Roger’s MLB Power Rankings at the Start of 2013 Spring Training

Steven Strasburg, No. 37

Steven Strasburg, No. 37

Major League Baseball is just now beginning Spring Training for the 2013 season. It’s been a long, cold, lonely winter. I’m looking forward to the spring and baseball returning. Accordingly, I thought I would take the time to prepare my own power rankings for the top ten teams. I know power rankings are subjective; even though the contenders from last season’s postseason should be in these rankings–in some cases they are—I have offered my own take on what I think will happen based on what we have seen at the end of last year and over the winter.

Additionally, I’m happy that two of my favorite teams are on my top ten list. One I expected to be there; I am a lifelong St. Louis Cardinals fan and that team has been in contention for the last several years. Indeed, if there is a standard of excellence in MLB, The Cardinals stand near the top of it. Year in, year out the Cards contend. Sometimes they win it all, as in 2006 and 2011. I believe they will also be a good team this coming season. I have also been delighted by the success of the Washington Nationals; I thought last year that they might have been a year away from contending but with the combination of great pitching and an offense that over performed the team took the NL East in 2012 with a 98-64 record, the best in either league. They look stacked this year and by rights are on the top of the power rankings.

And then there are the teams I would love to see in the top ten but don’t have the capability, at least this year. Near the bottom for so long, the Kansas City Royals look to be in the hunt this year with a reconfigured rotation with James Shields at the top talented cast of young players that have to step up. I’ve also been a Royals fan for decades—ever since I used to go to the games in Kansas City when I was in college in Iowa in the 1970s—and I loved watching that team rise to greatness behind the likes of George Brett, Amos Otis, Willie Wilson, Hal McRae, Brett Saberhagen, and others. But it has been a long time since they contended. The Royals are not a top ten powering rankings team yet, but that might change if the pieces fall into place.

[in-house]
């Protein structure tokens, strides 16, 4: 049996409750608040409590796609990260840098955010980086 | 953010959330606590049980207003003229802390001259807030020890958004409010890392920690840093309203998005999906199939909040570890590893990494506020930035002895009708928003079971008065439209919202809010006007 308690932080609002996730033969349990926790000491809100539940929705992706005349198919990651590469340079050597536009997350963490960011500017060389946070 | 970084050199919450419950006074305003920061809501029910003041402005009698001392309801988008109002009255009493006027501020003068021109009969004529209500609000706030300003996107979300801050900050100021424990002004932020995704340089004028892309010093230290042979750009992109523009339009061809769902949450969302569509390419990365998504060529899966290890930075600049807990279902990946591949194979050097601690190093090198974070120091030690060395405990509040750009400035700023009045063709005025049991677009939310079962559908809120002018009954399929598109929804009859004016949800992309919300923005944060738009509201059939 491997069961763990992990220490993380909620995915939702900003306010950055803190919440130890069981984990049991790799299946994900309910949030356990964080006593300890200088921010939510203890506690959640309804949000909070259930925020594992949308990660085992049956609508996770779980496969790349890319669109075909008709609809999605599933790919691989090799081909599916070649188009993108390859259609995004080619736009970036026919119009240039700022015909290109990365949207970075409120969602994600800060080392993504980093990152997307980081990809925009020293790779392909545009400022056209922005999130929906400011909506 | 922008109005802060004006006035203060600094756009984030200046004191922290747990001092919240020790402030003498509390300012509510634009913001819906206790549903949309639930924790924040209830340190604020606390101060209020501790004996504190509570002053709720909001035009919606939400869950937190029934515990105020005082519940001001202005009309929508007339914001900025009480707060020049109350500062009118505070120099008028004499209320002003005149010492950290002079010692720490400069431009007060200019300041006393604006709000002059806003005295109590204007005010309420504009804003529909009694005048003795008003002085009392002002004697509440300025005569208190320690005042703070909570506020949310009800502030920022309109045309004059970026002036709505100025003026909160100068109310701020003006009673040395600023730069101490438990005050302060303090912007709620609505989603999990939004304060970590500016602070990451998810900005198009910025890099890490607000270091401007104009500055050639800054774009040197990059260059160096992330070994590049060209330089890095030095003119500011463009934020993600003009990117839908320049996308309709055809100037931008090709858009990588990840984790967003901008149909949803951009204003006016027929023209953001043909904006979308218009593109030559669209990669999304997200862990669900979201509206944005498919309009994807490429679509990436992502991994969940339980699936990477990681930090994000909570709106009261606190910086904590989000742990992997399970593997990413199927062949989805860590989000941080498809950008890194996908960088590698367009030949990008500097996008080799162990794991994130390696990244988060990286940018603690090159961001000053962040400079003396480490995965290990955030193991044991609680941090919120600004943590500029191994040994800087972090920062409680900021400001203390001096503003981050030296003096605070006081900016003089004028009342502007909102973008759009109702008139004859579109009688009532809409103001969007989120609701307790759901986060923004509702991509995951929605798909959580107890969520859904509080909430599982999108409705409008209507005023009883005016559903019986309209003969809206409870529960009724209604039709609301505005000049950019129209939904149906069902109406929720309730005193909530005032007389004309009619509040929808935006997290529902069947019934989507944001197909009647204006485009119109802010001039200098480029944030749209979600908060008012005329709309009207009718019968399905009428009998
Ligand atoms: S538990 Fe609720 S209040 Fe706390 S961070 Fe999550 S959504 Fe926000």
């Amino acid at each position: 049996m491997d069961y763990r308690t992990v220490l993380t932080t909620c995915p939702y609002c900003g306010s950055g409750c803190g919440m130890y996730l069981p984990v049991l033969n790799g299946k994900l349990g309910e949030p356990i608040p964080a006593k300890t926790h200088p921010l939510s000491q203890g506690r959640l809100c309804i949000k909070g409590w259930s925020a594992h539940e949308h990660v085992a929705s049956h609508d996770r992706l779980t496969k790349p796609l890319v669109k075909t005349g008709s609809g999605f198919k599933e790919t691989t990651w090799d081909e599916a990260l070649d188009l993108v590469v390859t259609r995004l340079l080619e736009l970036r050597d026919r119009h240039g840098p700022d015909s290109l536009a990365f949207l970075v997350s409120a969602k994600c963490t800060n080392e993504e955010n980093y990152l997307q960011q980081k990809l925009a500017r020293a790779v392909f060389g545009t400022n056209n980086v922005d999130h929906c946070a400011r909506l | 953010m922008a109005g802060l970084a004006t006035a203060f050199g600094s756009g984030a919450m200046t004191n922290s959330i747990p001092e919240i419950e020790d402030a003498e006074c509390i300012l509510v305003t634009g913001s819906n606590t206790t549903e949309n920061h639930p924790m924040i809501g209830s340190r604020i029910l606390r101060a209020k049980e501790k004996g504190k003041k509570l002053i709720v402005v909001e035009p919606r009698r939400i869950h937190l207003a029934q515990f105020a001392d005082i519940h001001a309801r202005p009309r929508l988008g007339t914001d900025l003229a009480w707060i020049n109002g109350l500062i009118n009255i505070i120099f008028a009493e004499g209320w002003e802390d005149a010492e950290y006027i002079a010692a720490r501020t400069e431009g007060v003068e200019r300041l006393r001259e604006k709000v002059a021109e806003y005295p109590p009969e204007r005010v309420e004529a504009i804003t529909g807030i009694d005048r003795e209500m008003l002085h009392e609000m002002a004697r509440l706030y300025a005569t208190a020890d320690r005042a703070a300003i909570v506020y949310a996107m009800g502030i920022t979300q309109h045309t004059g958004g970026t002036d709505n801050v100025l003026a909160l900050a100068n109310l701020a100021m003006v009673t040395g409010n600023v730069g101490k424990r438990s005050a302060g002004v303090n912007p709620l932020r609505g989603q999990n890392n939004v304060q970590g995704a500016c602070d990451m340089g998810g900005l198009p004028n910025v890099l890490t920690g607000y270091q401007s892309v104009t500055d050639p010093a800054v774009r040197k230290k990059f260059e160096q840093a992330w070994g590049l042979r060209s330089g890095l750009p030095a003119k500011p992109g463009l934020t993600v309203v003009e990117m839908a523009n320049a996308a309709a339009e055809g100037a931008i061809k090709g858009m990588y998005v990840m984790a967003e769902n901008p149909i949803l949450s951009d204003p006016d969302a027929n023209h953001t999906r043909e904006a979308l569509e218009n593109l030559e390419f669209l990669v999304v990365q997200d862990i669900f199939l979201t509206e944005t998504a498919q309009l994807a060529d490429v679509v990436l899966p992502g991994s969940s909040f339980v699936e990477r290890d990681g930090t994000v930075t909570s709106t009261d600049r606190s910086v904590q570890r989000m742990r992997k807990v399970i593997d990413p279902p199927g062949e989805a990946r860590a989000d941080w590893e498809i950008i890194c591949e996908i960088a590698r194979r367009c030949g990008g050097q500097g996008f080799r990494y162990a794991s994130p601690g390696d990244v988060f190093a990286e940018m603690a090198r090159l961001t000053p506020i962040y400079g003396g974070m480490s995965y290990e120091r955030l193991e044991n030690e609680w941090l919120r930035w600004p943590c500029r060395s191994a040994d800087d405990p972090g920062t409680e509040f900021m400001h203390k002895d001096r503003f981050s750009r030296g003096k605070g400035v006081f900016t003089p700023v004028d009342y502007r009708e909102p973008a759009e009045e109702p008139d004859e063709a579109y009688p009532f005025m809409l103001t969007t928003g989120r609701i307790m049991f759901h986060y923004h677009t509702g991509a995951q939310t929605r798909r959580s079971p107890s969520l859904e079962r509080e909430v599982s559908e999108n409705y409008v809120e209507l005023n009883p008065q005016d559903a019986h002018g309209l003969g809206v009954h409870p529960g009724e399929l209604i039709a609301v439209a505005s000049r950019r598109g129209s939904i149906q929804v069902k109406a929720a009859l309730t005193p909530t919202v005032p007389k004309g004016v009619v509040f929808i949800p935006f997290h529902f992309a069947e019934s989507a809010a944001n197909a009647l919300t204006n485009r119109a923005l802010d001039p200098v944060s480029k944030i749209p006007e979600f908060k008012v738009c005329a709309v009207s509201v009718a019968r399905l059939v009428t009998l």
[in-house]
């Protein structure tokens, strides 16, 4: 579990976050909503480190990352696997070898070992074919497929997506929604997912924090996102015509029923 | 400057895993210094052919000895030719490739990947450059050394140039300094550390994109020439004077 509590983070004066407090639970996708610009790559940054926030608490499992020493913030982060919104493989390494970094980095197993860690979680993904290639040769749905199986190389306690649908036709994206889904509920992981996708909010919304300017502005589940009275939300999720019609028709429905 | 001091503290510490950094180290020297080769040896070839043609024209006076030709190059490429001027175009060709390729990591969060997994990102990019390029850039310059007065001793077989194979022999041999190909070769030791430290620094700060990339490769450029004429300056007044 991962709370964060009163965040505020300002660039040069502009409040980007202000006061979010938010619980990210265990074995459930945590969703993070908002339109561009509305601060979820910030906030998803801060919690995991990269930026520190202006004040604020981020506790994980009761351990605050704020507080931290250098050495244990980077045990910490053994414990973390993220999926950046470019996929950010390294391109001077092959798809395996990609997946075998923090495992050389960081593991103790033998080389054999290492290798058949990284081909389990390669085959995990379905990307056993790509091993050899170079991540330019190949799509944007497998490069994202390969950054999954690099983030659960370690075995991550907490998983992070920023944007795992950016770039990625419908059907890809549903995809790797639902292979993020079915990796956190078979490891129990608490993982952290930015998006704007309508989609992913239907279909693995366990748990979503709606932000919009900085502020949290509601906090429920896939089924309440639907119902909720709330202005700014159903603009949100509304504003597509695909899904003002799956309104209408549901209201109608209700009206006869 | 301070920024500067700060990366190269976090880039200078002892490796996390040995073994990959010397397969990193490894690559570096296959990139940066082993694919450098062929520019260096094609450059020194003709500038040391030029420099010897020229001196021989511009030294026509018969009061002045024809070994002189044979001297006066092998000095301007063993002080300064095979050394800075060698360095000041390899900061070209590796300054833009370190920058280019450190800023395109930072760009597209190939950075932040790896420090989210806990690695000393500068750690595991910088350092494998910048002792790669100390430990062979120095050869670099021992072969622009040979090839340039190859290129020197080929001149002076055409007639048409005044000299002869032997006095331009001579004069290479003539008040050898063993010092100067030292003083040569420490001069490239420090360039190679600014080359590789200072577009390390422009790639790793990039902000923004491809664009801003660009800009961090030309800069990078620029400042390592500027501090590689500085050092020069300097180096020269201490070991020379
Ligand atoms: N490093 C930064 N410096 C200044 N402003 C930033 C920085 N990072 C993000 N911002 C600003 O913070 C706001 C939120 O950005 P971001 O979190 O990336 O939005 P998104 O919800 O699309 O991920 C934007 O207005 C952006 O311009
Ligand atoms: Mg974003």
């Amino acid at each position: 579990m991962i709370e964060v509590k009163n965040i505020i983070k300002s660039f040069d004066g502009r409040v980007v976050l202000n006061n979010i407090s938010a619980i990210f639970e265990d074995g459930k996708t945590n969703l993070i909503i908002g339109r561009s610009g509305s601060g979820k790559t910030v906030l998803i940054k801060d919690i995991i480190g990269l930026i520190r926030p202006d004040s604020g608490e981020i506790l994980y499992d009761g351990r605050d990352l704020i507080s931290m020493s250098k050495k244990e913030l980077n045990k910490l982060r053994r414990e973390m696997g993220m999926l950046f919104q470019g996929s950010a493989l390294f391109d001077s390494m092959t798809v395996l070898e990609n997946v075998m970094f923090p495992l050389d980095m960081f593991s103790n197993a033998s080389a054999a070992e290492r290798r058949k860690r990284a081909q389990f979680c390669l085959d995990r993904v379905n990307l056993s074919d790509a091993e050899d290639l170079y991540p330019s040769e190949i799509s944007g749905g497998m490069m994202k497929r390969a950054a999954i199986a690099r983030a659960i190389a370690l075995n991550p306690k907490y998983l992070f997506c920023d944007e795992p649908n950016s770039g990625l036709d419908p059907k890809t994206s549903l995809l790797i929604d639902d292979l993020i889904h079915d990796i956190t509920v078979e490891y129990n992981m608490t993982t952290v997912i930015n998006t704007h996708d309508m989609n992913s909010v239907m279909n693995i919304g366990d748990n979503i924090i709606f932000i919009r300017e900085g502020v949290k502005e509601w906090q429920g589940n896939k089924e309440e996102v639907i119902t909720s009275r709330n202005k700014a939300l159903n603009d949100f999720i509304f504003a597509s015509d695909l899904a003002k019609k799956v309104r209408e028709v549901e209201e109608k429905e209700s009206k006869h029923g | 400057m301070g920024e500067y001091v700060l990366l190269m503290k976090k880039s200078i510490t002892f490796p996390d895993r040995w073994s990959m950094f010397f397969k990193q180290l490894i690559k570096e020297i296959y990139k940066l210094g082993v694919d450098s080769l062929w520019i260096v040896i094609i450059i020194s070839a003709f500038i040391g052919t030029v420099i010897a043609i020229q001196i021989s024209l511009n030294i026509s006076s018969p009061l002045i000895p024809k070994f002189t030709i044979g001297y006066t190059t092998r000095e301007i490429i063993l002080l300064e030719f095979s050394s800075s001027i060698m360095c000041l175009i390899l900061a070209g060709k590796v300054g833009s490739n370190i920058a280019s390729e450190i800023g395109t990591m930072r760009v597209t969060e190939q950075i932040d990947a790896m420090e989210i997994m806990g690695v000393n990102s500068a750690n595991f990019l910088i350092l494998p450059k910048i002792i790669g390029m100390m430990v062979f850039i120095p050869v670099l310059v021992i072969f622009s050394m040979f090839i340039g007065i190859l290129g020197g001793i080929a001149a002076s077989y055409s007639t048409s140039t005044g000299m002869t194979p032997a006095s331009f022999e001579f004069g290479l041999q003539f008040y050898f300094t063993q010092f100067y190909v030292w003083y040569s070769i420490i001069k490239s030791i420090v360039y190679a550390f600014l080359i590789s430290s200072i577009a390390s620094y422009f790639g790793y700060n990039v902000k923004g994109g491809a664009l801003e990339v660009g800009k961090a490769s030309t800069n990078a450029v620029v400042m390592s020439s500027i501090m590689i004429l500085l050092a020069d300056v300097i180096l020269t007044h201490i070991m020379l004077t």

For the first time in a many years both the Boston Red Sox and the New York Yankees may not be the class of the American League East; it looks like the best teams of that league are in the West. Moreover, the strength of the National League is reflected in these numbers. For many years it appeared that the best teams were all in the American League. I’m not so sure of this any more.

I hope you enjoy my discussion of the top ten teams in MLB now that the 2013 spring training is upon us. I would like to hear your thoughts as well. What do you think?





Nationals/98-64/+137 Unlike last year, everyone expects the Nationals to dominate the NL East in 2013. The team has gotten better than the 2012 edition. The starting rotation is solid, and with the addition of Rafael Soriano the bullpen should be better as well. Acquiring Denard Span will ensure that an outfield of Bryce Harper and Jayson Werth at the corners and Span in center will improve defense significantly. The loss of Michael Morse will probably make less difference than some think. I’d like to see the team win a 100 games, cruise through the playoffs and take the World Series.


Reds/97-65/+81 The Reds have built an excellent team over the years, and had the second best record in MLB in 2012. Joey Votto will lead the offense again this year, but there are a lot of solid performances beyond that. Johnny Cueto and Mat Latos anchored a solid pitching staff last year and the addition of Aroldis Chapman to the rotation in 2013 will add depth.


Braves/94-68/+100 I have been quite impressed with what the Braves did over the winter to improve already very good team. They should challenge the Nationals for leadership of the NL East this year. The Braves totally restructured its the outfield with the addition of B.J. and Justin Upton. Moreover, the addition of Jordan Walden gives them a greatly talented pitcher.